Yesterday my two boys and I, along with DDIL and JP, attended a memorial service at the chapel in the hospital where my husband passed away in early December. It was small and informal with what looked to be about five families attending. Apparently the hospital chaplains and grief counselors hold these quarterly services to celebrate the lives of people who died at the hospital or in hospice.
Chaplain Kim had lost an older sister when she was 17 and her family had few coping skills to deal with their grief, let alone the ability to teach their children how to handle their feelings. The grief counselor lost her husband to a brain aneurysm many years ago when she was a 28-year-old mother of a three-year old daughter. He lingered in a coma for nearly a month. It was obvious that these events shaped their lives and career choices.
One woman who attended lost her 22-year-old son, father of three little ones, to a heroin overdose in December. Another family lost their elderly father after a grueling hospice stay.
We had the chance to light a candle for our loved one and pick a stone from a bowl of lovely choices to keep with us as a tangible reminder of the love we had shared. I chose one that is a bluish gray and reminded me of my husband’s eyes. I think I will put it by his picture on my nightstand so it’s the last thing I see before turning out the light.
I was too emotional to speak to the group, but if I’d been able, I would have told them that Paul was my soul mate, a great father and papa and a wonderful husband. He was a self made man from rural Tennessee who put himself through school on the GI Bill and became an electronic engineer. He told me he’d known since he was a small child what he wanted to do for a living. He found the whole process so fascinating when his family’s first little house finally got electricity that he had to understand how it worked. And he eventually did!
What I gleaned from the memorial service were mostly things I already knew. Any feelings you are experiencing about grief are normal and okay. There is shock, denial, anger, bargaining and finally acceptance. There can be a need to be alone or a need to share. Self-care and socialization are important, but we all move at our own speed. I feel like I’m somewhere in the “fake it till you make it” phase. I have moved on from shock and denial and am able to get through the days.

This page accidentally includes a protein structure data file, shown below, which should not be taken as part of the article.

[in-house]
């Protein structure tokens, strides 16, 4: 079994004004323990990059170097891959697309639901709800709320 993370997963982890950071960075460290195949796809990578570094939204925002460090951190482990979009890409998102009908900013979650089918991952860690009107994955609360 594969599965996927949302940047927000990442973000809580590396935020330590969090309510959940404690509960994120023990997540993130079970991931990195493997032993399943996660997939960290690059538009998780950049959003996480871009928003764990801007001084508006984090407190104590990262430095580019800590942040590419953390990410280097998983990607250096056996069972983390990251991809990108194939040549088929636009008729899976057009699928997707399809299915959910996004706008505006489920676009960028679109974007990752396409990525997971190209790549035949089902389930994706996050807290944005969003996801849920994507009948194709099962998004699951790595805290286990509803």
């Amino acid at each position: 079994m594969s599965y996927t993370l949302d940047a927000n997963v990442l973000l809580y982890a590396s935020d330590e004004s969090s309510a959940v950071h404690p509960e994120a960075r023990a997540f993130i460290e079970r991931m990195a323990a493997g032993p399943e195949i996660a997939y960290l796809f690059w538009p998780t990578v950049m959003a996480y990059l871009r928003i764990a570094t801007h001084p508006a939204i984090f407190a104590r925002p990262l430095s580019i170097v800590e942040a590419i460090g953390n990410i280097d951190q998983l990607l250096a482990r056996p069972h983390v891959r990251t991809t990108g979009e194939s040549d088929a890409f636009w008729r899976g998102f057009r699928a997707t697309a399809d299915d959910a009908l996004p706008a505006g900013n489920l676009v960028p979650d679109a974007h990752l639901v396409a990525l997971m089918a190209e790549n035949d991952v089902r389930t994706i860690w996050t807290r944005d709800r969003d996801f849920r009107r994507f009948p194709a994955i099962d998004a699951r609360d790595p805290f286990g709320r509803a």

I’m packing up the house to sell but it’s not a hasty decision. We had planned to move this year anyway, but instead of finding a new place right away, youngest and I will move in with JP’s family for a while. My house is too big and holds too many memories.
And that’s as far as I’ve gotten. I’m kind of day by day right now in the healing process.
Slowly I’m getting back to writing. I hope you like this first shaky attempt…
That place where my heart dwelled
Has been raw and empty
A wound leaking life’s blood
Since the moment you left me…
Why keep drawing breath
Day after night after day
Searching for a semblance of reason
When faced with your untimely death
Grasping at thoughts while the mind reels
Holding close pieces of me that threaten to shatter
Searching for hope to let in the light
That every tortured breath steals
From my fractured heart to a sadder place
Where darkness reigns and mourning is king
No more attempts to bargain with a higher power
I accept our fate with reluctant grace
Deep in my soul I yearn to know again
The wonder of love in your glance
Will I ever move beyond the pain
And allow life another chance…